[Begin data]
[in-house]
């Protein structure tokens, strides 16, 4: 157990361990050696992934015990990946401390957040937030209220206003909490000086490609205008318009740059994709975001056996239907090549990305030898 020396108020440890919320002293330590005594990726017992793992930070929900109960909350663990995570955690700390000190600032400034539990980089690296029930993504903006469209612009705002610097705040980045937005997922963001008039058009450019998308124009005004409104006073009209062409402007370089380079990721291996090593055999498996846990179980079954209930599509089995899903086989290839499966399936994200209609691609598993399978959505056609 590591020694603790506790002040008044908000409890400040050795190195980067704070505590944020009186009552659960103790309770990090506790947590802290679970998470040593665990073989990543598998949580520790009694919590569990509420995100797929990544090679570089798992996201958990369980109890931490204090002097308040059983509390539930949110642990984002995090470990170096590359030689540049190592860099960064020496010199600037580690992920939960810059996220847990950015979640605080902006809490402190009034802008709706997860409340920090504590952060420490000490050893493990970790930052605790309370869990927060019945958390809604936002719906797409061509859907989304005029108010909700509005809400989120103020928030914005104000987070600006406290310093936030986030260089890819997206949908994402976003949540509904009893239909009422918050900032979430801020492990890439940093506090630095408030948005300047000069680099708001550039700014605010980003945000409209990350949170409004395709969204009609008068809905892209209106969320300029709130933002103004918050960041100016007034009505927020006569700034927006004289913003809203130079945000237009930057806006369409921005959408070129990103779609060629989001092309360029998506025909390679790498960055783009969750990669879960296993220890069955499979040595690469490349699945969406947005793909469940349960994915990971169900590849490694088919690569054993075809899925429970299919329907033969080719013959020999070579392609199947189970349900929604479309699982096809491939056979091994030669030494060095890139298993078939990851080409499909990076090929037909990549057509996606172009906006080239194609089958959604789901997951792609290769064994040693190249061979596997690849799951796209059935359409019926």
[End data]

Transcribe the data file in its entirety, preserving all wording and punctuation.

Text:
[in-house]
């Protein structure tokens, strides 16, 4: 157990361990050696992934015990990946401390957040937030209220206003909490000086490609205008318009740059994709975001056996239907090549990305030898 020396108020440890919320002293330590005594990726017992793992930070929900109960909350663990995570955690700390000190600032400034539990980089690296029930993504903006469209612009705002610097705040980045937005997922963001008039058009450019998308124009005004409104006073009209062409402007370089380079990721291996090593055999498996846990179980079954209930599509089995899903086989290839499966399936994200209609691609598993399978959505056609 590591020694603790506790002040008044908000409890400040050795190195980067704070505590944020009186009552659960103790309770990090506790947590802290679970998470040593665990073989990543598998949580520790009694919590569990509420995100797929990544090679570089798992996201958990369980109890931490204090002097308040059983509390539930949110642990984002995090470990170096590359030689540049190592860099960064020496010199600037580690992920939960810059996220847990950015979640605080902006809490402190009034802008709706997860409340920090504590952060420490000490050893493990970790930052605790309370869990927060019945958390809604936002719906797409061509859907989304005029108010909700509005809400989120103020928030914005104000987070600006406290310093936030986030260089890819997206949908994402976003949540509904009893239909009422918050900032979430801020492990890439940093506090630095408030948005300047000069680099708001550039700014605010980003945000409209990350949170409004395709969204009609008068809905892209209106969320300029709130933002103004918050960041100016007034009505927020006569700034927006004289913003809203130079945000237009930057806006369409921005959408070129990103779609060629989001092309360029998506025909390679790498960055783009969750990669879960296993220890069955499979040595690469490349699945969406947005793909469940349960994915990971169900590849490694088919690569054993075809899925429970299919329907033969080719013959020999070579392609199947189970349900929604479309699982096809491939056979091994030669030494060095890139298993078939990851080409499909990076090929037909990549057509996606172009906006080239194609089958959604789901997951792609290769064994040693190249061979596997690849799951796209059935359409019926």